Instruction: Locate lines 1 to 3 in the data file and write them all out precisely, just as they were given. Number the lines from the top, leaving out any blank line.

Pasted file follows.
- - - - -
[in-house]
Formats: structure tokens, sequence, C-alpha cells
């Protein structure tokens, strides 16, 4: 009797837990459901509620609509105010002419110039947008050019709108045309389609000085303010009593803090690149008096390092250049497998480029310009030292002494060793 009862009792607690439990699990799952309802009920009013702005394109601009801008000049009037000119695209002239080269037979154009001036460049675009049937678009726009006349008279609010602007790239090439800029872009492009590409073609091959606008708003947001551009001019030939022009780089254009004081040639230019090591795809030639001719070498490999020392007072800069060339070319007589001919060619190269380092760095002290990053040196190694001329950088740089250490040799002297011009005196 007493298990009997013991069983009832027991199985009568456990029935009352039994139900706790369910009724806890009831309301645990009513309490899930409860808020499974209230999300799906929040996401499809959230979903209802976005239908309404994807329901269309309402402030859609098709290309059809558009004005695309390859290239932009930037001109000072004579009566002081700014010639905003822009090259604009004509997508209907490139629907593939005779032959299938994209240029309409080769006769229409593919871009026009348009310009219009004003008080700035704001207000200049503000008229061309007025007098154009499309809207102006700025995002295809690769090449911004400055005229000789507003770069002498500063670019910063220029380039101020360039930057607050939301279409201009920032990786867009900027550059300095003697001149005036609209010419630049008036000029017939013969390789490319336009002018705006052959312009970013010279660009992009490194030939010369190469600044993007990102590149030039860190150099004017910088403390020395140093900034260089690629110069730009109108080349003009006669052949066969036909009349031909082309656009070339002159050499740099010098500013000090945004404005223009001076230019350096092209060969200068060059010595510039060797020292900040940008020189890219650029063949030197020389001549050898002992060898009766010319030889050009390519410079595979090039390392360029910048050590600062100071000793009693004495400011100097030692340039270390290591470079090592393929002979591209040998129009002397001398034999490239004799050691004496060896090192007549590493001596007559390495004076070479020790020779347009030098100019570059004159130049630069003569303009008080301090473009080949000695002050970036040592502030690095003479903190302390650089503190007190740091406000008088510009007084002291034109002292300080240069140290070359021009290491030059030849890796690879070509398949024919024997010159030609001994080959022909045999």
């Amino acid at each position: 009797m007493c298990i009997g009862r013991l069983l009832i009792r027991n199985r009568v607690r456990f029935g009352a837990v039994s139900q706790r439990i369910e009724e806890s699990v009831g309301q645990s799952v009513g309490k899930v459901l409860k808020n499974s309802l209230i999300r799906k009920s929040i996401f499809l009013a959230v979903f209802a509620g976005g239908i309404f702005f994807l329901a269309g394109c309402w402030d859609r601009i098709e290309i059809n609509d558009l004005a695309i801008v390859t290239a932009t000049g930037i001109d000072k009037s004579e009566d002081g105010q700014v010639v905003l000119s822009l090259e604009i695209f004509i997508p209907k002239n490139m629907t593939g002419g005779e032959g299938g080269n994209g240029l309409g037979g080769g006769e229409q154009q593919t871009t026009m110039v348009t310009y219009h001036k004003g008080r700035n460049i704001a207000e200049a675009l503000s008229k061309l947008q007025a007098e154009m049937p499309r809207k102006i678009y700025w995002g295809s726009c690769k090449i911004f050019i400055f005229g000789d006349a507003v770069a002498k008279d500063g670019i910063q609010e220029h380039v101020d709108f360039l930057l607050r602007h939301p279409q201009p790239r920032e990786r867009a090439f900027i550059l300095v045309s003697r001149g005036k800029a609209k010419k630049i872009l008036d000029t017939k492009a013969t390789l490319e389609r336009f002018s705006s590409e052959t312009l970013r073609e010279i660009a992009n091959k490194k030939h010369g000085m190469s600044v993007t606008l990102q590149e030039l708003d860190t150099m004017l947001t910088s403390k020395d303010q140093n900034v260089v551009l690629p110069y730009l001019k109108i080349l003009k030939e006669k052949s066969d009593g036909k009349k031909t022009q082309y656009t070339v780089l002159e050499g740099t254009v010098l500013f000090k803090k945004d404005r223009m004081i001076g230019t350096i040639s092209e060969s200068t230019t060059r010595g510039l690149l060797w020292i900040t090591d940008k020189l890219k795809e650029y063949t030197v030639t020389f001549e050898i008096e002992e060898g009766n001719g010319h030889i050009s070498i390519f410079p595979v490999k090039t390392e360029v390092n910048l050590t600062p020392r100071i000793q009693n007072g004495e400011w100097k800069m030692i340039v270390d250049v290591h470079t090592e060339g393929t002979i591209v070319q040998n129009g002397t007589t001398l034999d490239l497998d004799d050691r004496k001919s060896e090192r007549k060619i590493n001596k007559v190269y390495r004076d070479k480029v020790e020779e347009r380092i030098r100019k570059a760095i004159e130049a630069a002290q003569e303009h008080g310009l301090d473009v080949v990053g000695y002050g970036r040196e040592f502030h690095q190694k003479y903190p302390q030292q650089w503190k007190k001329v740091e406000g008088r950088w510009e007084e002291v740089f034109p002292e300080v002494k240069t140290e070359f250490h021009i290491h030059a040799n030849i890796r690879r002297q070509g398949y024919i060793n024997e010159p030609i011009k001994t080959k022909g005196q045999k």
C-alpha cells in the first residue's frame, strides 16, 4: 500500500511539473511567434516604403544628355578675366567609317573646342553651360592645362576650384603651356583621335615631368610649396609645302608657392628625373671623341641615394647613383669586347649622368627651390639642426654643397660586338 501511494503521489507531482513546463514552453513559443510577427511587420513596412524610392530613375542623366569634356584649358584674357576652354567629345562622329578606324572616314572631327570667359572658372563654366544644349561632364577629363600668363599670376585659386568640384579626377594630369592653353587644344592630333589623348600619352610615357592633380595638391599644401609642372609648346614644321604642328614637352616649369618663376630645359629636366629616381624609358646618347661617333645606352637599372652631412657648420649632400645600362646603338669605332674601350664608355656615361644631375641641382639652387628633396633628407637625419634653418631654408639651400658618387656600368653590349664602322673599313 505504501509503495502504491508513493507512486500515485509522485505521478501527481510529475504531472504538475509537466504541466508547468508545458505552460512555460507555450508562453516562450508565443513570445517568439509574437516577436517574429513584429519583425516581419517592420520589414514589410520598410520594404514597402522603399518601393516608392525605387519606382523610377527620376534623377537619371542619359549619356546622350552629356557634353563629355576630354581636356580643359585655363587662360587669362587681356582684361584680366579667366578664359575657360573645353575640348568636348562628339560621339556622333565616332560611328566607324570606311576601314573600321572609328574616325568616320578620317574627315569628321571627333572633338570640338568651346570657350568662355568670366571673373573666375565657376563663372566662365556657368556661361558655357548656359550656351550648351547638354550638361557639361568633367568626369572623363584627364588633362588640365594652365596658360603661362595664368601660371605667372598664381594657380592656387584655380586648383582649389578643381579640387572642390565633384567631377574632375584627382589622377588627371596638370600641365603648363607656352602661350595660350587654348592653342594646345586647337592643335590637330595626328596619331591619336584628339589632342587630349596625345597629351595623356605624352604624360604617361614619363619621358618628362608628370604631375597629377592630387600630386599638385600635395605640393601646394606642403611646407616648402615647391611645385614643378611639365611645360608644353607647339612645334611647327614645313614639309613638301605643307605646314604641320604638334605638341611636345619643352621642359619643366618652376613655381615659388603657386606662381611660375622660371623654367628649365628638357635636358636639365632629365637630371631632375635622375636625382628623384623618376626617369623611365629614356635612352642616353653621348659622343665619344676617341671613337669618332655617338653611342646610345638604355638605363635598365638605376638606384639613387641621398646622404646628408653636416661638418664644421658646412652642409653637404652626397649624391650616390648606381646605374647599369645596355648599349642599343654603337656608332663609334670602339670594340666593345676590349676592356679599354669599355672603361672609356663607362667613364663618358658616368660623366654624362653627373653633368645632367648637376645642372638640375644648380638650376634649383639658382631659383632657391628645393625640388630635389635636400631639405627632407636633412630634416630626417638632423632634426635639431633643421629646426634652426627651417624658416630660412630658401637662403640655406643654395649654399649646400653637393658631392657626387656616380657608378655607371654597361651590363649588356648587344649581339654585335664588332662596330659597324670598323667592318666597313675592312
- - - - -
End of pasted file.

[in-house]
Formats: structure tokens, sequence, C-alpha cells
């Protein structure tokens, strides 16, 4: 009797837990459901509620609509105010002419110039947008050019709108045309389609000085303010009593803090690149008096390092250049497998480029310009030292002494060793 009862009792607690439990699990799952309802009920009013702005394109601009801008000049009037000119695209002239080269037979154009001036460049675009049937678009726009006349008279609010602007790239090439800029872009492009590409073609091959606008708003947001551009001019030939022009780089254009004081040639230019090591795809030639001719070498490999020392007072800069060339070319007589001919060619190269380092760095002290990053040196190694001329950088740089250490040799002297011009005196 007493298990009997013991069983009832027991199985009568456990029935009352039994139900706790369910009724806890009831309301645990009513309490899930409860808020499974209230999300799906929040996401499809959230979903209802976005239908309404994807329901269309309402402030859609098709290309059809558009004005695309390859290239932009930037001109000072004579009566002081700014010639905003822009090259604009004509997508209907490139629907593939005779032959299938994209240029309409080769006769229409593919871009026009348009310009219009004003008080700035704001207000200049503000008229061309007025007098154009499309809207102006700025995002295809690769090449911004400055005229000789507003770069002498500063670019910063220029380039101020360039930057607050939301279409201009920032990786867009900027550059300095003697001149005036609209010419630049008036000029017939013969390789490319336009002018705006052959312009970013010279660009992009490194030939010369190469600044993007990102590149030039860190150099004017910088403390020395140093900034260089690629110069730009109108080349003009006669052949066969036909009349031909082309656009070339002159050499740099010098500013000090945004404005223009001076230019350096092209060969200068060059010595510039060797020292900040940008020189890219650029063949030197020389001549050898002992060898009766010319030889050009390519410079595979090039390392360029910048050590600062100071000793009693004495400011100097030692340039270390290591470079090592393929002979591209040998129009002397001398034999490239004799050691004496060896090192007549590493001596007559390495004076070479020790020779347009030098100019570059004159130049630069003569303009008080301090473009080949000695002050970036040592502030690095003479903190302390650089503190007190740091406000008088510009007084002291034109002292300080240069140290070359021009290491030059030849890796690879070509398949024919024997010159030609001994080959022909045999």